A Remarkable Journey.
The Right Fork traverses across the Zion backcountry-scape to access a delightful canyon with a few raps and swims. For many people, finding the correct route is the crux. The first descent was by Victor A. Schmidt and company, June 29 – July 2, 1966. They pioneered the intricate route still used today to avoid a long string of linked potholes in the Upper Right Fork (Right Fork Direct). After carefully studying aerial photographs, the group found a series of potholes they thought would be beyond their limited technical experience. Follow the route carefully. If you do not read and understand topographic maps, pick a different adventure.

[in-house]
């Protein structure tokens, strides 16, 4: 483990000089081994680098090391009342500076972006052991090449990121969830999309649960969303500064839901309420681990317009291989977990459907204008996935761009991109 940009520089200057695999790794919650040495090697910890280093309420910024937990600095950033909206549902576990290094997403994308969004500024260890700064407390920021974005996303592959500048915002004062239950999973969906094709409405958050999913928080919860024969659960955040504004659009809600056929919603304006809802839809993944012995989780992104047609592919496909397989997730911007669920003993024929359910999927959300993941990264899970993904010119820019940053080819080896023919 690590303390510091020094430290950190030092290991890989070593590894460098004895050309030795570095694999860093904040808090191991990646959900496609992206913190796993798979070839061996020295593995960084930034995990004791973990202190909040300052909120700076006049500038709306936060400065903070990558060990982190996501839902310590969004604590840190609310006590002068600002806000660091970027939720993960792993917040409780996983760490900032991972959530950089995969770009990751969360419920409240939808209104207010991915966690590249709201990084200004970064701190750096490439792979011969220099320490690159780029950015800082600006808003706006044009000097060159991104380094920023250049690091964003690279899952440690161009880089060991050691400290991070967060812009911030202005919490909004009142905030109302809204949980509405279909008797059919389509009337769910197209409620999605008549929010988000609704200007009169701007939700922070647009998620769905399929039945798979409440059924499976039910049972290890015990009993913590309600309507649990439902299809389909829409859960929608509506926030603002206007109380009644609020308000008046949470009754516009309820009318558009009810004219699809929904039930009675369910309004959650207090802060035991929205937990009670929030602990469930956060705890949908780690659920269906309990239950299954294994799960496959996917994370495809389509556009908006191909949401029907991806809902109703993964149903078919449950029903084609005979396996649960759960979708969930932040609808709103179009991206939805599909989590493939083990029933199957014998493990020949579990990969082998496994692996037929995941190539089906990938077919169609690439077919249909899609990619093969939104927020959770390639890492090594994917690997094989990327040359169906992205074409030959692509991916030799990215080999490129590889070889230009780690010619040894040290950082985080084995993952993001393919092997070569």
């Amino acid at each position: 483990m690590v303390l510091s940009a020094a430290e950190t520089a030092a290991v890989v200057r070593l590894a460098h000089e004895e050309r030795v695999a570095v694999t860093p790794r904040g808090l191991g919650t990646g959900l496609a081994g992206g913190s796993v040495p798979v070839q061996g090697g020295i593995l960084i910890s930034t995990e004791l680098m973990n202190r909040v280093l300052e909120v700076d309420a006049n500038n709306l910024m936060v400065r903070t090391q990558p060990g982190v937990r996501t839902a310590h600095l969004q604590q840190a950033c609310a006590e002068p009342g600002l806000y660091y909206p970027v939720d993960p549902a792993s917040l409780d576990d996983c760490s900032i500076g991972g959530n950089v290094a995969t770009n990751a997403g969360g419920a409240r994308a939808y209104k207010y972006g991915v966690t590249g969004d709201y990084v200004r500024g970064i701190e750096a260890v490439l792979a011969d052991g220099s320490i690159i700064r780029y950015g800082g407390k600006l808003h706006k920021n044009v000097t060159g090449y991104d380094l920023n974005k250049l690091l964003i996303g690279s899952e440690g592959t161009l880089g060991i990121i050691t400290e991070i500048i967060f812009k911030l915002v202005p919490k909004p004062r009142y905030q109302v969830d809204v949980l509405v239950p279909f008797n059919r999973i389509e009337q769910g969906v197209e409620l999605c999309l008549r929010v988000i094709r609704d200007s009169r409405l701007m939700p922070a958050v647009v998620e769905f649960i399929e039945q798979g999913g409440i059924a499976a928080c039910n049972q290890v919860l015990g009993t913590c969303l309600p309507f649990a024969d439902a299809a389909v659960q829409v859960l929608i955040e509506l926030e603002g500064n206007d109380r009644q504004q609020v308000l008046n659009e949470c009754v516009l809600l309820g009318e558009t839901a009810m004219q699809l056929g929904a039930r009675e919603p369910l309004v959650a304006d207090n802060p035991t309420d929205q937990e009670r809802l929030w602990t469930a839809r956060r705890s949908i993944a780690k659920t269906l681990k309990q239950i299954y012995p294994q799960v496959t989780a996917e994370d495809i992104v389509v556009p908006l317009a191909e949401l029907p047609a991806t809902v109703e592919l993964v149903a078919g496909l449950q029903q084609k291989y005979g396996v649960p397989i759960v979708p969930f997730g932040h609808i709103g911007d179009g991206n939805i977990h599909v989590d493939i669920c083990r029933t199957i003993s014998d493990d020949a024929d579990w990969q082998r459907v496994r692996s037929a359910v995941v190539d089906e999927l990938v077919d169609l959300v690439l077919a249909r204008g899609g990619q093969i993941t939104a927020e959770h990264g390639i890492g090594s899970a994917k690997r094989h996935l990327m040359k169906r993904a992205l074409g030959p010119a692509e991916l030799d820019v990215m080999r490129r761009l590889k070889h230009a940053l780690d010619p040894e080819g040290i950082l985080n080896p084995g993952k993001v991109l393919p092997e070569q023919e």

The middle section of the canyon, between the turn southwest and Double Falls, is where the "goodies" are. The Grand Alcove and several lovely waterfalls are often the highlight of the trip, though many will also enjoy The Black Pool. Many parties bivy at the Grand Alcove where the first springs appear, offering high-quality water.
Two variations are available that add more technicality to the trip. The Hammerhead has six rappels that connect the West Rim trail with the Right Fork and is the true start of the Right Fork drainage. The Upper Right Fork Direct goes through the series of potholes avoided so carefully in 1966; they turn out to be fun, wet, technical, and, in some conditions, quite difficult. It is possible to bivy at the start of the Right Fork Direct in all but the driest conditions by pumping water from any of several large persistent potholes.